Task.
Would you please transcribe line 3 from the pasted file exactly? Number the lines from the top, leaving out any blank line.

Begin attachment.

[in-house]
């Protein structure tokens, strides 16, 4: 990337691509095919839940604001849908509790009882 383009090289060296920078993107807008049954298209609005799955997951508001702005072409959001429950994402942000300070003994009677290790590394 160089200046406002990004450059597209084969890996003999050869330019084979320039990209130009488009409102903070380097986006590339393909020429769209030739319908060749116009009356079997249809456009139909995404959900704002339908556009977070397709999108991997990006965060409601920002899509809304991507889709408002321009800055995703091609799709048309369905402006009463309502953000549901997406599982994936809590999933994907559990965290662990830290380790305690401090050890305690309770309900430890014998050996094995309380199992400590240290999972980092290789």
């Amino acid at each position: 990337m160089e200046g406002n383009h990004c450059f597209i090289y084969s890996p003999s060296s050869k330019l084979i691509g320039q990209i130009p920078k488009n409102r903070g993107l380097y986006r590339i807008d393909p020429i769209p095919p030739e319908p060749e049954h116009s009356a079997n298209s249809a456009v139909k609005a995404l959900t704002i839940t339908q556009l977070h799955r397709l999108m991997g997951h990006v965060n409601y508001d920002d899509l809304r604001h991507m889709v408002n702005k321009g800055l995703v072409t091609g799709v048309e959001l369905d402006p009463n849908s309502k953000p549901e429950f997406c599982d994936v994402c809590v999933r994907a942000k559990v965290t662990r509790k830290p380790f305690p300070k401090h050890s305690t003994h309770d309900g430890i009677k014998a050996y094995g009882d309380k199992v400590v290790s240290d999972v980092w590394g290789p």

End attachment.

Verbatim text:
């Amino acid at each position: 990337m160089e200046g406002n383009h990004c450059f597209i090289y084969s890996p003999s060296s050869k330019l084979i691509g320039q990209i130009p920078k488009n409102r903070g993107l380097y986006r590339i807008d393909p020429i769209p095919p030739e319908p060749e049954h116009s009356a079997n298209s249809a456009v139909k609005a995404l959900t704002i839940t339908q556009l977070h799955r397709l999108m991997g997951h990006v965060n409601y508001d920002d899509l809304r604001h991507m889709v408002n702005k321009g800055l995703v072409t091609g799709v048309e959001l369905d402006p009463n849908s309502k953000p549901e429950f997406c599982d994936v994402c809590v999933r994907a942000k559990v965290t662990r509790k830290p380790f305690p300070k401090h050890s305690t003994h309770d309900g430890i009677k014998a050996y094995g009882d309380k199992v400590v290790s240290d999972v980092w590394g290789p």